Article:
Is there a reason to use an SSL certificate other than Let's Encrypt's free SSL?

Solution 1:

Certificate lifespan


Shorter lifespan is better. Simply because revocation is mostly theoretical, in practice it cannot be relied on (big weakness in the public PKI ecosystem).


Without automation: Longer lifespan is more convenient. LE may not be feasible if you, for whatever reason, cannot automate the certificate management
With automation: Lifespan doesn't matter.

End-user impression

End-users are unlikely to have any idea one way or another.

Level of verification


Letsencrypt provides DV level of verification only.
Buying a cert you get whatever you pay for (starting at DV, with the same level of assertion as with LE).

DV = only domain name control is verified.
OV = owner entity (organization) information is verified in addition.
EV = more thorough version of OV, which has traditionally been awarded with the "green bar" (but the "green bar" appears to be going away soon).


When using LE, the work you put in is setting up the necessary automation (in this context, to prove domain control). How much work that is will depend on your environment.

When buying a cert the DV/OV/EV level will define how much manual work will be required to get the cert. For DV it typically boils down going through a wizard paying and copy/pasting something or clicking something, for OV and EV you can pretty much count on needing to be contacted separately to do additional steps to confirm your identity.

End-user impression

End-users probably recognize the current EV "green bar" (which is going away), other than that they don't tend to actually look at the certificate contents.
Theoretically, though, it is clearly more helpful with a certificate that states information about the controlling entity. But browsers (or other client applications) need to start actually showing this in a useful way before that has any effect for the typical user.



It is possible to do things incorrectly in ways that expose private keys or similar. With LE, the provided tooling is set up around reasonable practices.
With a person who knows what they are doing, manual steps can obviously also be done securely.


LE is very much intended to have all processes automated, their service is entirely API-based and the short lifespan also reflects how everything is centered around automation.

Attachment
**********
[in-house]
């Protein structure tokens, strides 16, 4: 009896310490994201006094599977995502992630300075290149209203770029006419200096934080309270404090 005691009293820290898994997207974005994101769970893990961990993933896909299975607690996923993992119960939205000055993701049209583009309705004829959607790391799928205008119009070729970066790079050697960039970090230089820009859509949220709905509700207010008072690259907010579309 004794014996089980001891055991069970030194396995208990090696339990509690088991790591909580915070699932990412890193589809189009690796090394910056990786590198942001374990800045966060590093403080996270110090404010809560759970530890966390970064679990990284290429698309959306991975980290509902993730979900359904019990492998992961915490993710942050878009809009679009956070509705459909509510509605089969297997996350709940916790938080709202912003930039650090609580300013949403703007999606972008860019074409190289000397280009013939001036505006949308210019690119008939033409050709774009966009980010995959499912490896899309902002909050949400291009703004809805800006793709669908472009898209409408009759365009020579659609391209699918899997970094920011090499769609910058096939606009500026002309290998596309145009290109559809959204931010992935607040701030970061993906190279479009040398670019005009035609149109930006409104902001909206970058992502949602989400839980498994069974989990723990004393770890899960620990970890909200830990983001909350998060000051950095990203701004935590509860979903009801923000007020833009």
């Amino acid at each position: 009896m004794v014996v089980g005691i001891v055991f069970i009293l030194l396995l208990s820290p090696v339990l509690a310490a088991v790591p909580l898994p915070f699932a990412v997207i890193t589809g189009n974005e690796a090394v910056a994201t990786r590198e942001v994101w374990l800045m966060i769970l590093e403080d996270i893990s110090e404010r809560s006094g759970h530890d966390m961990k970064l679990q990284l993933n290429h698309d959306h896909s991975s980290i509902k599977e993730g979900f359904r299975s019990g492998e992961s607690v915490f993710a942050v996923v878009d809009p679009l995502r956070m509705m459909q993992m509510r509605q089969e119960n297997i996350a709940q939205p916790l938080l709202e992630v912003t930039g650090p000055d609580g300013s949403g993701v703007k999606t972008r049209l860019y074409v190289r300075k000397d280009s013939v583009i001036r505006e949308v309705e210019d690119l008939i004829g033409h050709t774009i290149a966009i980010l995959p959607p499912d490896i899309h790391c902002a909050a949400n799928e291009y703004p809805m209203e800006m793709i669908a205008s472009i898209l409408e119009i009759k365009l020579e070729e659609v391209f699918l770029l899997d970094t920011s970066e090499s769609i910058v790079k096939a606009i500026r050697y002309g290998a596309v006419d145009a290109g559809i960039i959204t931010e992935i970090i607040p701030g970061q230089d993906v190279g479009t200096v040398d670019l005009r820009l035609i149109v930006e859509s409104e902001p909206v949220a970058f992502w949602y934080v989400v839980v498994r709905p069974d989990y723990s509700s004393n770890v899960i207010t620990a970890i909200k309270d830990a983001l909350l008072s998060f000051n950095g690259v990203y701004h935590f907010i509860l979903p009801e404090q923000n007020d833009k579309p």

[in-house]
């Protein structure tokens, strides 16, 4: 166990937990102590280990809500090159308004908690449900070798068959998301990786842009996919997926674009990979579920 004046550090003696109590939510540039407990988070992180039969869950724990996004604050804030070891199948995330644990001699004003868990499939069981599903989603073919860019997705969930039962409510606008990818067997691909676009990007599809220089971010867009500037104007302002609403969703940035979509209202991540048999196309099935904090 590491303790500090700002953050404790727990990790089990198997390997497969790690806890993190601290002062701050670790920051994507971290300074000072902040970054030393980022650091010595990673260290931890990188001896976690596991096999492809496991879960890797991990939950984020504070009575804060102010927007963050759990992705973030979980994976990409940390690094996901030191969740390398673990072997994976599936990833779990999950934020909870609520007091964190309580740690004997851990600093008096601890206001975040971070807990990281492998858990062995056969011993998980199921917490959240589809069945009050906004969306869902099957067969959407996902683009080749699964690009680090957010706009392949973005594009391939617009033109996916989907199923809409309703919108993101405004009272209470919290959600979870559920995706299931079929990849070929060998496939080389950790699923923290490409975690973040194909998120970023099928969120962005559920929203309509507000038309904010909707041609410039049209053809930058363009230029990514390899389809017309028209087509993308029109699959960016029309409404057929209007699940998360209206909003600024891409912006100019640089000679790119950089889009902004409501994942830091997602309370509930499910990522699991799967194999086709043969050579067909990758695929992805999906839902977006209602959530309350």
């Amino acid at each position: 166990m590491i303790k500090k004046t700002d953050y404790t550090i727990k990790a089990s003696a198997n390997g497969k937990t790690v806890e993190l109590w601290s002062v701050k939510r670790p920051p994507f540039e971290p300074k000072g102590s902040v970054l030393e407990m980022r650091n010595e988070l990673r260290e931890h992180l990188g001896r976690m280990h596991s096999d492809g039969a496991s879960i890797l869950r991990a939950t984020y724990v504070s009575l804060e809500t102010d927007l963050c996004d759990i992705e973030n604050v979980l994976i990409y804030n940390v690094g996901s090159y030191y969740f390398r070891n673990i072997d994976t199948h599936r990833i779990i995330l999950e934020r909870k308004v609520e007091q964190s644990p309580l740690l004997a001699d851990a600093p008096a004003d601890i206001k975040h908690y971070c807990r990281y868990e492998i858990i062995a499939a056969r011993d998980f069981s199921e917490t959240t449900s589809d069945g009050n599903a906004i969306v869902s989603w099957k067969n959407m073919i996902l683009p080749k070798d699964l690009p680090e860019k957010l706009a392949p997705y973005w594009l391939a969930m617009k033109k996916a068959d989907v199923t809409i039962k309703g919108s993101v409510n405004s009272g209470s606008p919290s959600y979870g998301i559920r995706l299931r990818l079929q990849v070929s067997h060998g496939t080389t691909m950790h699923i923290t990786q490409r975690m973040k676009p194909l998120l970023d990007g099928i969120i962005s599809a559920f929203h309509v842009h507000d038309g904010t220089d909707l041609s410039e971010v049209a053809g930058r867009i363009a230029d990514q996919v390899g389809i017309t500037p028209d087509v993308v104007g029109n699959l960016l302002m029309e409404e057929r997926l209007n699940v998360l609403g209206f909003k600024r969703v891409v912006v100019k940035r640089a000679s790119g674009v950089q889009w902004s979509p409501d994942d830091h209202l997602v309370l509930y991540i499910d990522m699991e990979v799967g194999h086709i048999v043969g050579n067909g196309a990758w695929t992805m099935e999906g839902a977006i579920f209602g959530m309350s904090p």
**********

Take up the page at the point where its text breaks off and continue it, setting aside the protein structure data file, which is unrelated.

When buying a cert, even with a CA that provides APIs to regular customers (not really the norm at this point) it will be difficult to properly automate anything other than DV and with DV you are paying for essentially the same thing that LE provides.
If you are going for OV or EV levels, you can probably only partially automate the process.

End-user impression

If the installation is done correctly, the end-user will obviously not know how it was done. The chances of messing things up (eg, forgetting to renew or doing the installation incorrectly when renewing) are less with an automated process.


Traditional means of buying certs are particularly useful if you desire OV/EV certs, are not automating certificate management or want certs used in some other context than HTTPS.

Solution 2:

From a purely technical perspective:

  • The fact that the certificates are only valid for 3 months. Can be a nuisance to maintain depending on your change management procedures and infrastructure.
  • The purpose of Let's Encrypt certificates is limited. You can't use them for your email, code signing or timestamping.
    Check with: openssl x509 -in cert.pem -noout -text

    X509v3 Extended Key Usage:
    TLS Web Server Authentication, TLS Web Client Authentication

From an end-user perspective:

  • The lack of Extended Validation means "no green bar" in certain webbrowsers.
    • However, Chrome will be phasing out the green bar in September 2018 in favor of a small lock icon and eventually no special indicator and will instead only show warnings for insecure pages.

Solution 3:

I'd like to offer some counter points for the arguments used against Let's Encrypt here.

Short lifetime

Yes, they have a short lifetime as explained in the faq: To quote the page:

  1. They limit damage from key compromise and mis-issuance. Stolen keys and mis-issued certificates are valid for a shorter period of time.

  2. They encourage automation, which is absolutely essential for ease-of-use. If we’re going to move the entire Web to HTTPS, we can’t continue to expect system administrators to manually handle renewals. Once issuance and renewal are automated, shorter lifetimes won’t be any less convenient than longer ones.

Lack of EV

There is no plan for EV support. The reasoning (from is:

We expect that Let’s Encrypt won’t support EV, because the EV process will always require human effort, which will require paying someone. Our model is to issue certificates free of charge, which requires a level automation that doesn’t seem compatible with EV.

Furthermore there are some that believe that EV is harmful, like this blogpost (

James Burton, for example, recently obtained an EV certificate for his company "Identity Verified". Unfortunately, users are simply not equipped to deal with the nuances of these entities, and this creates a significant vector for phishing.

A classic real world example of this is sslstrip. Homograph sites with legitimately purchased certificates are a real-world attack for which EV doesn't provide a sufficient defense currently.